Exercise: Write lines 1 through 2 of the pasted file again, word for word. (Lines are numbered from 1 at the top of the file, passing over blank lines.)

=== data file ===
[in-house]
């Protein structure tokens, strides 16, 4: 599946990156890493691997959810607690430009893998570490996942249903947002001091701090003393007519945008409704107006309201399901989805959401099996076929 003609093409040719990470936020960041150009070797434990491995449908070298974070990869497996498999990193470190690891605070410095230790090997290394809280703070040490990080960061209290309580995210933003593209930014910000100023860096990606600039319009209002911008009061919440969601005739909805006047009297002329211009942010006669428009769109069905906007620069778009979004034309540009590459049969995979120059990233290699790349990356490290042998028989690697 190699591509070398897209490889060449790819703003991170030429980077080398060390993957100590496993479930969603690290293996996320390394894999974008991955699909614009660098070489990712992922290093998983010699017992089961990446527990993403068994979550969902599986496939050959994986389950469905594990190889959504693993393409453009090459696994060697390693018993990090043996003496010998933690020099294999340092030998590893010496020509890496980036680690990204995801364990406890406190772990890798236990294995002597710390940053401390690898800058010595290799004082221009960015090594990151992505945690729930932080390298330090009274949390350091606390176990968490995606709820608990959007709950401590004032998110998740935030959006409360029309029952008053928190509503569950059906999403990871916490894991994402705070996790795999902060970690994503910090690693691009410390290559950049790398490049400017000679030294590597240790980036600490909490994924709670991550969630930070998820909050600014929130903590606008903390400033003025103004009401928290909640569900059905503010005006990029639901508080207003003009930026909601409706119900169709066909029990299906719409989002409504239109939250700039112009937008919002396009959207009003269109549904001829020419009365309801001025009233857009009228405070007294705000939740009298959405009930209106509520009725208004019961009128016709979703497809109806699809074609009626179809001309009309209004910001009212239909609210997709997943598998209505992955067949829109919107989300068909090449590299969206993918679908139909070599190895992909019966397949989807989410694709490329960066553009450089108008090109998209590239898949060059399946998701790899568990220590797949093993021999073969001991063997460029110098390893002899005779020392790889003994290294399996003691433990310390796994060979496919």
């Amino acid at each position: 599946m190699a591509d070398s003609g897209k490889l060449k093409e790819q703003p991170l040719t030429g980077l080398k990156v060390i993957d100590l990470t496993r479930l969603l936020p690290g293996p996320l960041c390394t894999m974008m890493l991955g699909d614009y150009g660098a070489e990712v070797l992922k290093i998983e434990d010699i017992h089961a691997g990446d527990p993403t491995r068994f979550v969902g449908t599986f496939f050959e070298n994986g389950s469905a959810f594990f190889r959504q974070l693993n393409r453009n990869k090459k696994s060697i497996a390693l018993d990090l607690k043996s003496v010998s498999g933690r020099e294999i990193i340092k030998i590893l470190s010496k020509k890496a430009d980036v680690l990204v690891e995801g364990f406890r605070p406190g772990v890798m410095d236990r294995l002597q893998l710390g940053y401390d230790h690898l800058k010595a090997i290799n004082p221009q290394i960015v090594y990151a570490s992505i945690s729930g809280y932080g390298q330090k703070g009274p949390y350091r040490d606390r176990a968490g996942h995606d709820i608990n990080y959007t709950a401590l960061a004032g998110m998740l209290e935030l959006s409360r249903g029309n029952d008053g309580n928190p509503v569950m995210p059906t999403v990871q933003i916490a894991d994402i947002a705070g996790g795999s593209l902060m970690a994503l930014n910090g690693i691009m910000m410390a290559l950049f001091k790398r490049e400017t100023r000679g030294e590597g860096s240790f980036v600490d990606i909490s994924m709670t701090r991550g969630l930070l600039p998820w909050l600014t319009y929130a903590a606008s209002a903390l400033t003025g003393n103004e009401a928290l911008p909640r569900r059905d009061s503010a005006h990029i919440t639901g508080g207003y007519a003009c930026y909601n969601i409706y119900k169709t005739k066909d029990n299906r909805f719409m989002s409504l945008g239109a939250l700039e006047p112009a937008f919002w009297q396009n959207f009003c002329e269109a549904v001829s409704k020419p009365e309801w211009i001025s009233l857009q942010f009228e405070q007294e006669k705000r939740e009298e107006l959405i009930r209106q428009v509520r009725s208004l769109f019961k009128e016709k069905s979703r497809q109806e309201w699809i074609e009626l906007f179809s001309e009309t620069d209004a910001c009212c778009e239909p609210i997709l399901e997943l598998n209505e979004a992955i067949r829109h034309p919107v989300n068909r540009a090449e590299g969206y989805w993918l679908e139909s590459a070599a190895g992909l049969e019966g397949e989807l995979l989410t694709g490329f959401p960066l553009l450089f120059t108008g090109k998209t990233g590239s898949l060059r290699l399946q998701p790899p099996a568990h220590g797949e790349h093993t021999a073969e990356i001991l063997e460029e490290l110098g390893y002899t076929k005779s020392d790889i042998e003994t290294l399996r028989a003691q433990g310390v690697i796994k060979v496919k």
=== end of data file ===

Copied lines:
[in-house]
């Protein structure tokens, strides 16, 4: 599946990156890493691997959810607690430009893998570490996942249903947002001091701090003393007519945008409704107006309201399901989805959401099996076929 003609093409040719990470936020960041150009070797434990491995449908070298974070990869497996498999990193470190690891605070410095230790090997290394809280703070040490990080960061209290309580995210933003593209930014910000100023860096990606600039319009209002911008009061919440969601005739909805006047009297002329211009942010006669428009769109069905906007620069778009979004034309540009590459049969995979120059990233290699790349990356490290042998028989690697 190699591509070398897209490889060449790819703003991170030429980077080398060390993957100590496993479930969603690290293996996320390394894999974008991955699909614009660098070489990712992922290093998983010699017992089961990446527990993403068994979550969902599986496939050959994986389950469905594990190889959504693993393409453009090459696994060697390693018993990090043996003496010998933690020099294999340092030998590893010496020509890496980036680690990204995801364990406890406190772990890798236990294995002597710390940053401390690898800058010595290799004082221009960015090594990151992505945690729930932080390298330090009274949390350091606390176990968490995606709820608990959007709950401590004032998110998740935030959006409360029309029952008053928190509503569950059906999403990871916490894991994402705070996790795999902060970690994503910090690693691009410390290559950049790398490049400017000679030294590597240790980036600490909490994924709670991550969630930070998820909050600014929130903590606008903390400033003025103004009401928290909640569900059905503010005006990029639901508080207003003009930026909601409706119900169709066909029990299906719409989002409504239109939250700039112009937008919002396009959207009003269109549904001829020419009365309801001025009233857009009228405070007294705000939740009298959405009930209106509520009725208004019961009128016709979703497809109806699809074609009626179809001309009309209004910001009212239909609210997709997943598998209505992955067949829109919107989300068909090449590299969206993918679908139909070599190895992909019966397949989807989410694709490329960066553009450089108008090109998209590239898949060059399946998701790899568990220590797949093993021999073969001991063997460029110098390893002899005779020392790889003994290294399996003691433990310390796994060979496919």